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Protection of highly productive land- new requirements for development

2022 is definitely the year for changes in the planning world! We’ve seen the suite of intensification plan changes notified, MDRS, resource management reform and now the introduction of the National Policy Statement for Highly Productive Land. Unlike some of these changes however, the National Policy Statement for Highly Productive Land (NPS- HPL) has been on the cards for a while now and isn’t a surprise. What does this mean for development though?

What are National Policy Statements (NPS)?

Taking a step back, what is a National Policy Statement (NPS)? An NPS is a document written under the Resource Management Act 1991 that has objectives and policies for addressing environmental matters of national significance. The oldest and best known NPS is the New Zealand Coastal Policy Statement. More recently NPS have been prepared to address important matters such as freshwater management and urban development. NPS must be recognised by local authorities in their regional and district plans, meaning that local outcomes need to align with these national requirements.

What is “highly productive land”?

“Highly productive land” is the most fertile, versatile and productive land which has the fewest limitations. This makes it best suited to food and fibre production. It comprises approximately 15% of New Zealand’s land.

What’s the purpose of the National Policy Statement for Highly Productive Land?

The main purpose of the NPS- HPL is to protect highly productive land from inappropriate subdivision, use and development. The intention is that these land areas (in particular the soil) should be available for primary production, including growing fruit and vegetables. The NPS- HPL seeks to direct new housing developments (including rural- lifestyle developments) and other land use activities that do not use the high-quality soils, away from highly productive land.

This purpose of the NPS- HPL related to the historic loss of valuable productive land to development. Over the last 20 years, approximately 35,000 hectares of highly productive land has been developed for urban or rural residential development, with the greatest loss of highly productive land being in Auckland and Christchurch[i]. Lifestyle blocks under 8 hectares occupy more than 170,000 hectares of highly productive land. This land is often not used for any productive purpose.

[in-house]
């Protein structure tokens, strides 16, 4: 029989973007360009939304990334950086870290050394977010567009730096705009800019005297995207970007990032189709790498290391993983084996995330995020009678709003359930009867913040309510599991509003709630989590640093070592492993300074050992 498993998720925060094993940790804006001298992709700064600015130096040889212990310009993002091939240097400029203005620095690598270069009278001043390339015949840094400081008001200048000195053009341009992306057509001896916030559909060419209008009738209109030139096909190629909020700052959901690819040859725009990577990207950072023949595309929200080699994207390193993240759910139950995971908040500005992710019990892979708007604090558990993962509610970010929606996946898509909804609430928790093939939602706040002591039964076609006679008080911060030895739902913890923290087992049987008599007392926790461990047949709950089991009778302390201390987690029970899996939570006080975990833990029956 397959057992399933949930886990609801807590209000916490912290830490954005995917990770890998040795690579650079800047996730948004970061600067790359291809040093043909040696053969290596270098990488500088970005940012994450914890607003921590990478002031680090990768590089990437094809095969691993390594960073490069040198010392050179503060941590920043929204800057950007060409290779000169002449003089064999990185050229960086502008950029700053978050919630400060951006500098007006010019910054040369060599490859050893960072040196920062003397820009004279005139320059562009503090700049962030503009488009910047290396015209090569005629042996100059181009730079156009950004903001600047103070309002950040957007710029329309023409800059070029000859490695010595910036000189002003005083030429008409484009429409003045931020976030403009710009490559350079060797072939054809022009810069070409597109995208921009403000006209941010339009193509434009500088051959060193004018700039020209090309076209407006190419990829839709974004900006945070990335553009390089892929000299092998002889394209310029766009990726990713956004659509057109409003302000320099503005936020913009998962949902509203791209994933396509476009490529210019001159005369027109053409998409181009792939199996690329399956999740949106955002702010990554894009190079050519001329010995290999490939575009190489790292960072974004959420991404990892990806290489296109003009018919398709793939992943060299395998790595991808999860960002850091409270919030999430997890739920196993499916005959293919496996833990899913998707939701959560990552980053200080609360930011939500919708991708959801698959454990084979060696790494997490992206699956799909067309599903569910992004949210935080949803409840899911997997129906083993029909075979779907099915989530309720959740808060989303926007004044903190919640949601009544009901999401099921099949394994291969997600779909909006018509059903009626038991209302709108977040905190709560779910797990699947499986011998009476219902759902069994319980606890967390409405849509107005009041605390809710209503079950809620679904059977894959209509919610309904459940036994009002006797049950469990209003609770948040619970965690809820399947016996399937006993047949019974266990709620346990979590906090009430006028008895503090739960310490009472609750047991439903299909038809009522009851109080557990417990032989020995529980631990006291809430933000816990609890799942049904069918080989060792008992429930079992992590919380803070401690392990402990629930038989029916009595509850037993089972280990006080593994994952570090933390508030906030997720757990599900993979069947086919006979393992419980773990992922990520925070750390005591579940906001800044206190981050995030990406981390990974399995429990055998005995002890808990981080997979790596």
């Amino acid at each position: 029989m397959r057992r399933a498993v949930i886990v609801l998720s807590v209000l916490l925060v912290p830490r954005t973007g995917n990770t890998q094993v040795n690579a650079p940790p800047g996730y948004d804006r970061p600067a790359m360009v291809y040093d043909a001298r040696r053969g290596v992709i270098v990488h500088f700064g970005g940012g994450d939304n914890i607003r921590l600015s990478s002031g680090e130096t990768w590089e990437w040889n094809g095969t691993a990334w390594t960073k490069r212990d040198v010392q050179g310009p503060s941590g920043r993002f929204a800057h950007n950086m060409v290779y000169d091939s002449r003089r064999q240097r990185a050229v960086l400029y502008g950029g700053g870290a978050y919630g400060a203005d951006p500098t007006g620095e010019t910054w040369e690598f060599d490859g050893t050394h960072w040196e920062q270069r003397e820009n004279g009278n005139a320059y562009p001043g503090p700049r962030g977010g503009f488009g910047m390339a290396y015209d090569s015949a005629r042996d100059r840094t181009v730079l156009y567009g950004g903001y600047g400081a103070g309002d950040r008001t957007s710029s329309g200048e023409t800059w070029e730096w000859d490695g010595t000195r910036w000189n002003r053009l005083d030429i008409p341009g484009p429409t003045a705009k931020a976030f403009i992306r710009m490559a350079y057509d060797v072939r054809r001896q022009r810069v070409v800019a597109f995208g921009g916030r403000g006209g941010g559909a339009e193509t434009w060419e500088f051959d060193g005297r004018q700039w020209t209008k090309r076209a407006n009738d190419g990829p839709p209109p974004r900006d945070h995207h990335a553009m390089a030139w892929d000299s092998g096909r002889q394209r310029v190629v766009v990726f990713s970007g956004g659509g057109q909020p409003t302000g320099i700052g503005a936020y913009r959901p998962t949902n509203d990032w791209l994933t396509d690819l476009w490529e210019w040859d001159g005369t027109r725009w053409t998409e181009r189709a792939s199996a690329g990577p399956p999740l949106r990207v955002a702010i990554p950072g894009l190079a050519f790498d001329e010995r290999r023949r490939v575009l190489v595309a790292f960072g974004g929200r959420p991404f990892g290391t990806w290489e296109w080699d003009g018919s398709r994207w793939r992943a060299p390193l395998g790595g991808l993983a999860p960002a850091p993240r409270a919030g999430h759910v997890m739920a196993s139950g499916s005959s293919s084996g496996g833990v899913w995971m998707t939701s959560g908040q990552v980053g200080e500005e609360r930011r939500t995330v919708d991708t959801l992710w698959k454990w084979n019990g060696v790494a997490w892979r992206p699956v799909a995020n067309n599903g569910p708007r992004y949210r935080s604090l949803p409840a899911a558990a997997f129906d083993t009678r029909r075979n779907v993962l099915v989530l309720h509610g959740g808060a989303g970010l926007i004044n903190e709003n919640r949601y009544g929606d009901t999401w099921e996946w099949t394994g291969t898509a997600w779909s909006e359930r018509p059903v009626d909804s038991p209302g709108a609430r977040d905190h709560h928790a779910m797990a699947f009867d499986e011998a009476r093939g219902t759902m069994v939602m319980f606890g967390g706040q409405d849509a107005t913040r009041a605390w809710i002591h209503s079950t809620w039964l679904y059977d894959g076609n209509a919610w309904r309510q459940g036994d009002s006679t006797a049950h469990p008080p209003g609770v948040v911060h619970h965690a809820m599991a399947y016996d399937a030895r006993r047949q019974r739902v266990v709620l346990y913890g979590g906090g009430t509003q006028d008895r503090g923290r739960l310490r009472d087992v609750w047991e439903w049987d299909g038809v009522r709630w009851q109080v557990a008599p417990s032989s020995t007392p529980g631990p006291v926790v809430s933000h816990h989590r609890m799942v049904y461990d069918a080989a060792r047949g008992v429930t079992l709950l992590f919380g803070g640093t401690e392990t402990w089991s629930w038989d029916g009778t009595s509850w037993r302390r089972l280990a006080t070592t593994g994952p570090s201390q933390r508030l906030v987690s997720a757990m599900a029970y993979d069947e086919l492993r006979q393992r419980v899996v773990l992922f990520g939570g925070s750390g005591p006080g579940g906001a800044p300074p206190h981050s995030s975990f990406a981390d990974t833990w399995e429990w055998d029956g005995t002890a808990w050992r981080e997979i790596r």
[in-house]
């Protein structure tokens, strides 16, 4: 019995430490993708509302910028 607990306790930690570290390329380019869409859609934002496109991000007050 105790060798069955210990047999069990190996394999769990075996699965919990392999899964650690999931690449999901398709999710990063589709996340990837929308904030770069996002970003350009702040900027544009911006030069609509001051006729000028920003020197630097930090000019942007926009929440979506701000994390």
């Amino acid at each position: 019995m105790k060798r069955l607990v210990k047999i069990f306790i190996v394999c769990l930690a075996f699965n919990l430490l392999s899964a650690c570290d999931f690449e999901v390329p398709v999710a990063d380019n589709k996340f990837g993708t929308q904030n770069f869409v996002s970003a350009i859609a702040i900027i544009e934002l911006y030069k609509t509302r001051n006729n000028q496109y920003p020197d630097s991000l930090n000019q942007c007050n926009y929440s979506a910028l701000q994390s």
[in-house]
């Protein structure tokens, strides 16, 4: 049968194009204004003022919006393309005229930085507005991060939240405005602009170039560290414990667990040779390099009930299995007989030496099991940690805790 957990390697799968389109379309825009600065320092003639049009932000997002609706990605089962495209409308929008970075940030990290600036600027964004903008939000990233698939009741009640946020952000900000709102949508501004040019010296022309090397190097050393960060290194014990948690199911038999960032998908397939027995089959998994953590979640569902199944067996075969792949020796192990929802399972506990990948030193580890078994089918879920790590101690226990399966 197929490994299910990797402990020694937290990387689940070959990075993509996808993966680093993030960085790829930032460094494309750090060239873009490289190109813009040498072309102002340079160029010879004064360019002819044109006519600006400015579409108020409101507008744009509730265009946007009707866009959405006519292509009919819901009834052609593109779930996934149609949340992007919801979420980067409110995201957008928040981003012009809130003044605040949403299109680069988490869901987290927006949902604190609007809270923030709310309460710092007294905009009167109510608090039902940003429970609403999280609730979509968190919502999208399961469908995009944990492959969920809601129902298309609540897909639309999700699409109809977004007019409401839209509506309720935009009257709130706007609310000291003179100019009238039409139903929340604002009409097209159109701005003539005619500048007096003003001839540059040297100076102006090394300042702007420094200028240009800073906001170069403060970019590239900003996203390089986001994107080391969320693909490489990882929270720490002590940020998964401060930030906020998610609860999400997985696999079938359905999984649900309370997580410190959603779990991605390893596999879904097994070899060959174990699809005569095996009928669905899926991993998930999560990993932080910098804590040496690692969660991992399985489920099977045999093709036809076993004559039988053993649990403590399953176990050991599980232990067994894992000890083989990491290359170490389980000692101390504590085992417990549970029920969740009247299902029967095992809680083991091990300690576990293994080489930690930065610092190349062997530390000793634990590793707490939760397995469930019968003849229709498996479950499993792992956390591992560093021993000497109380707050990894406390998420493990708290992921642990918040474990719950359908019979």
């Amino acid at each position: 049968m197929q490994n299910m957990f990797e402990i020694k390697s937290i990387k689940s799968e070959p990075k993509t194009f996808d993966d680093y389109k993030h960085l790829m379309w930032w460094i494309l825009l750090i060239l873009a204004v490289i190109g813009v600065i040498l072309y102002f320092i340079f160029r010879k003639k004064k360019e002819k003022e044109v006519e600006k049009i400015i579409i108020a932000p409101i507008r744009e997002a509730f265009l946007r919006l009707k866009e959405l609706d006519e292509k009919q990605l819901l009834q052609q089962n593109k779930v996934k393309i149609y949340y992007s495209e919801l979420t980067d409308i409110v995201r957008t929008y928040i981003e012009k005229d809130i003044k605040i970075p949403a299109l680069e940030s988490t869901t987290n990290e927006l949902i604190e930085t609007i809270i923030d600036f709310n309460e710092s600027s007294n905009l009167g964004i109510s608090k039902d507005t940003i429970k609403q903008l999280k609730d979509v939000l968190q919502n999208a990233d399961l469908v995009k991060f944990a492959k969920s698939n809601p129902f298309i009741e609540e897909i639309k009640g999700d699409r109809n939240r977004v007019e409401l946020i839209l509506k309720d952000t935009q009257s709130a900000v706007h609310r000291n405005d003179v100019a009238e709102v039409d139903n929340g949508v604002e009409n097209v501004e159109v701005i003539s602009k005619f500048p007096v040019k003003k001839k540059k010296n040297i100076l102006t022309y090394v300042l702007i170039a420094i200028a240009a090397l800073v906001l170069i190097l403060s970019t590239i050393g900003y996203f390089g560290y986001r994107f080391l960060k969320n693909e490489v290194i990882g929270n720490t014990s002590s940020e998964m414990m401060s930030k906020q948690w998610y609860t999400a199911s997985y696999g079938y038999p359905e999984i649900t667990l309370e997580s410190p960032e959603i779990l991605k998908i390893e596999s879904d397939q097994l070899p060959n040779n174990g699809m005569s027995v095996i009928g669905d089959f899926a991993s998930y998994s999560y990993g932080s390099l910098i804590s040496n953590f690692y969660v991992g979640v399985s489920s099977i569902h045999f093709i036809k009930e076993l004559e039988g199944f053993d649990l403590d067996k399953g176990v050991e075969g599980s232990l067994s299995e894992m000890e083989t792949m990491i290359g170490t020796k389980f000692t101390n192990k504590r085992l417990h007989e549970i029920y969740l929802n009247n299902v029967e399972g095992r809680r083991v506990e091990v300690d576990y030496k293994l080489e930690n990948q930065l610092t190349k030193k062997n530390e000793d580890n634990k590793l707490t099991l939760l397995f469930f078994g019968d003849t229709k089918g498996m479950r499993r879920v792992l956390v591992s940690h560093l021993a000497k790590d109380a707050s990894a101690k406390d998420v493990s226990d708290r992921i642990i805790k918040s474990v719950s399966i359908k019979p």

What’s in the NPS- HPL?

The NPS- HPL contains objectives, policies and details for its implementation. The NPS-HPL will utilise the Land Use Capability (LUC) system, which places land into eight classes (Classes 1- 8). Land that is classed as LUC 1 is the most versatile and productive and is the best suited to primary production. This is the most valuable land. At the opposite end of the scale, LUC 8 is the least versatile and productive and has the greatest number of limitations. Councils will be required to identify and map highly productive land. Land zoned General Rural or Rural Production and in LUC Classes 1, 2 and 3 will be protected by the NPS-HPL and be classed as highly productive land. In addition, there are provisions in the NPS- HPL for other Classes to be protected in specific circumstances.

Until the Council has mapped the highly productive land in their region, a transitional definition of highly productive land will apply. This definition is based on Land Use Capability Class 1–3 land that is zoned General Rural or Rural Production, but there are some exclusions.

In Auckland, the Auckland Unitary Plan already seeks to protect elite and prime soils (being Class 1, 2 or 3 in the Land Use Capability (LUC) system) through its objectives, policies and rules. Resource consent applications in areas where prime or elite soils are located are already assessed, but the new NPS- HPL will give more force to protection of these land areas, and the Unitary Plan provisions will change to become more stringent.